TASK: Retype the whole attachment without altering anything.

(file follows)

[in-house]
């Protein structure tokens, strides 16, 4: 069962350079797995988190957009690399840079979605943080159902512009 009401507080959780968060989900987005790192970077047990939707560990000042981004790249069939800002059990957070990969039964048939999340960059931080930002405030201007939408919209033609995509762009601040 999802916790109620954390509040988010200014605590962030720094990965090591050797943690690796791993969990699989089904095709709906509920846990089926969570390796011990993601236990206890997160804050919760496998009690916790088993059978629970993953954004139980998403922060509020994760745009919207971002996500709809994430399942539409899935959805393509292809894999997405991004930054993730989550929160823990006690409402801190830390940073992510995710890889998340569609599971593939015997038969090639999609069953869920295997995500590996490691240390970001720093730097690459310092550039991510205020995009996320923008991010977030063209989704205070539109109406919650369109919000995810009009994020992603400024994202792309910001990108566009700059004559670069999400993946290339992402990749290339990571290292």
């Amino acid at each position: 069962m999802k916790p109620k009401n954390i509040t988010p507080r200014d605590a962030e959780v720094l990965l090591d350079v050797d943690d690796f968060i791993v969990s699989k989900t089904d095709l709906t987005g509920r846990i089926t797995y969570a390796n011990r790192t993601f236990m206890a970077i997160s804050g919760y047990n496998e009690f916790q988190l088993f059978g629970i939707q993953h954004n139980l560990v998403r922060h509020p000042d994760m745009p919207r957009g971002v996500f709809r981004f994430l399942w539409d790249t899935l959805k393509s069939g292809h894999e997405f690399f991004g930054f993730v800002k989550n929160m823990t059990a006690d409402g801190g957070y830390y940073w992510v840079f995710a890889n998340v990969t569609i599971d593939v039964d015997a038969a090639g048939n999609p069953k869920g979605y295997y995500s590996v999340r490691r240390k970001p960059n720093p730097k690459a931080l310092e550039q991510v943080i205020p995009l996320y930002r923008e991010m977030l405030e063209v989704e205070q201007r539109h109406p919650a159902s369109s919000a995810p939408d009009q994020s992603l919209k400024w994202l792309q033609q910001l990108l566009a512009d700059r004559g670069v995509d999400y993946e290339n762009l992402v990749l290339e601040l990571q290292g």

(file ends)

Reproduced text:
[in-house]
């Protein structure tokens, strides 16, 4: 069962350079797995988190957009690399840079979605943080159902512009 009401507080959780968060989900987005790192970077047990939707560990000042981004790249069939800002059990957070990969039964048939999340960059931080930002405030201007939408919209033609995509762009601040 999802916790109620954390509040988010200014605590962030720094990965090591050797943690690796791993969990699989089904095709709906509920846990089926969570390796011990993601236990206890997160804050919760496998009690916790088993059978629970993953954004139980998403922060509020994760745009919207971002996500709809994430399942539409899935959805393509292809894999997405991004930054993730989550929160823990006690409402801190830390940073992510995710890889998340569609599971593939015997038969090639999609069953869920295997995500590996490691240390970001720093730097690459310092550039991510205020995009996320923008991010977030063209989704205070539109109406919650369109919000995810009009994020992603400024994202792309910001990108566009700059004559670069999400993946290339992402990749290339990571290292």
């Amino acid at each position: 069962m999802k916790p109620k009401n954390i509040t988010p507080r200014d605590a962030e959780v720094l990965l090591d350079v050797d943690d690796f968060i791993v969990s699989k989900t089904d095709l709906t987005g509920r846990i089926t797995y969570a390796n011990r790192t993601f236990m206890a970077i997160s804050g919760y047990n496998e009690f916790q988190l088993f059978g629970i939707q993953h954004n139980l560990v998403r922060h509020p000042d994760m745009p919207r957009g971002v996500f709809r981004f994430l399942w539409d790249t899935l959805k393509s069939g292809h894999e997405f690399f991004g930054f993730v800002k989550n929160m823990t059990a006690d409402g801190g957070y830390y940073w992510v840079f995710a890889n998340v990969t569609i599971d593939v039964d015997a038969a090639g048939n999609p069953k869920g979605y295997y995500s590996v999340r490691r240390k970001p960059n720093p730097k690459a931080l310092e550039q991510v943080i205020p995009l996320y930002r923008e991010m977030l405030e063209v989704e205070q201007r539109h109406p919650a159902s369109s919000a995810p939408d009009q994020s992603l919209k400024w994202l792309q033609q910001l990108l566009a512009d700059r004559g670069v995509d999400y993946e290339n762009l992402v990749l290339e601040l990571q290292g």